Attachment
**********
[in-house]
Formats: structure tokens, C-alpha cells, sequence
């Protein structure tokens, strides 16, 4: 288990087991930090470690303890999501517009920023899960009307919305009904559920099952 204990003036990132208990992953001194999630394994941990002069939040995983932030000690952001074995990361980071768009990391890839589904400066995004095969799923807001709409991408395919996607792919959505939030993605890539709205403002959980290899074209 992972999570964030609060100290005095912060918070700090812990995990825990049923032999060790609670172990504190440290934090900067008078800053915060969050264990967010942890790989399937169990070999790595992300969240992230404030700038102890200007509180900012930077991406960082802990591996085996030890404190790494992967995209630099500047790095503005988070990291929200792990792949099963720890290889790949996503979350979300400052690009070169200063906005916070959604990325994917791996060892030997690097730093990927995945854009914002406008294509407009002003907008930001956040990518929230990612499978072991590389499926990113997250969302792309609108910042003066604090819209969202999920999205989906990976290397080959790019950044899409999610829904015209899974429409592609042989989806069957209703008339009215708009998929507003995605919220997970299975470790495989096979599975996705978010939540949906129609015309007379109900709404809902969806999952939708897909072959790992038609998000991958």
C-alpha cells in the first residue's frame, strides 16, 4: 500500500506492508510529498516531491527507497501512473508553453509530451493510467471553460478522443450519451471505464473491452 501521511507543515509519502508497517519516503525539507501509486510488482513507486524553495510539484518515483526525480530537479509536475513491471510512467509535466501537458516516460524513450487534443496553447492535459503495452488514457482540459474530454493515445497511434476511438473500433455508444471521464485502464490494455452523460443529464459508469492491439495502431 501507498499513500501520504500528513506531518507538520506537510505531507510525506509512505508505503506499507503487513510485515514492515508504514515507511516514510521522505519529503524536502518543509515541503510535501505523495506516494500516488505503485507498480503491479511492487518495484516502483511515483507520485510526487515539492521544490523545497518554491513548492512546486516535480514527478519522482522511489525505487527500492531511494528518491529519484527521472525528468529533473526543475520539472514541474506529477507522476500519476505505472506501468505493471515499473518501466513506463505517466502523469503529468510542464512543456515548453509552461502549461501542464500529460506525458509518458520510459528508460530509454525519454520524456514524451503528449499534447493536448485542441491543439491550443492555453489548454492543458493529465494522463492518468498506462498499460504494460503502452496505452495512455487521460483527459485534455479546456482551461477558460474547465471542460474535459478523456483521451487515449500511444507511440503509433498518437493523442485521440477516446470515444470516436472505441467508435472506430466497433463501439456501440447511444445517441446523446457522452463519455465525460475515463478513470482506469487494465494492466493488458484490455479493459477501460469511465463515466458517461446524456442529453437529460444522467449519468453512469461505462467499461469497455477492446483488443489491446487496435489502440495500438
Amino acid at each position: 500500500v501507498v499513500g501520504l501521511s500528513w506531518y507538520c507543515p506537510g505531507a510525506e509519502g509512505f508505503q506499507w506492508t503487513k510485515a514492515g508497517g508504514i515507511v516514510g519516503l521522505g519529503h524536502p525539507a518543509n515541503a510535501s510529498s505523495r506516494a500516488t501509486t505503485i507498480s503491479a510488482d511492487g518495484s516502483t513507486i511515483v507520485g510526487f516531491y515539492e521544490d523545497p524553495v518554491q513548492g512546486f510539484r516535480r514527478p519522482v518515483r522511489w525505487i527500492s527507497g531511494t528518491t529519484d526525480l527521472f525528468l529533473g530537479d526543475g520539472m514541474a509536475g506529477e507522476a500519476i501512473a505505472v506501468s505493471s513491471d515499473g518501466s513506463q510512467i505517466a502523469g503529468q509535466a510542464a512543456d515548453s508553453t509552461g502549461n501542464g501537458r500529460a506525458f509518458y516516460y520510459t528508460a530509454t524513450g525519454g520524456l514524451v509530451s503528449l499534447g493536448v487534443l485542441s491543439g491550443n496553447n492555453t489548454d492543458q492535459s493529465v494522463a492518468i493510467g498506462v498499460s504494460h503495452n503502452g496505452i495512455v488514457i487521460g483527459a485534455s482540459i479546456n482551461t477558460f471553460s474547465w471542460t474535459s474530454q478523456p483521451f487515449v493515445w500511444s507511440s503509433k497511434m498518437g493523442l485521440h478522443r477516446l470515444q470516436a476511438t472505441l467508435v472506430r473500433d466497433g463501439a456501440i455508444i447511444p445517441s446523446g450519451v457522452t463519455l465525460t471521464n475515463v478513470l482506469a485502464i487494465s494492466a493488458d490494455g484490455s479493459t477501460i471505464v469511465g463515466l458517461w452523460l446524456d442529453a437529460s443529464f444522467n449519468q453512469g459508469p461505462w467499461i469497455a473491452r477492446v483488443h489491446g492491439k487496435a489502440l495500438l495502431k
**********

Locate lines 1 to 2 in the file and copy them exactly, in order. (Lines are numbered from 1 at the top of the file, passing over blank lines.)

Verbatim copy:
[in-house]
Formats: structure tokens, C-alpha cells, sequence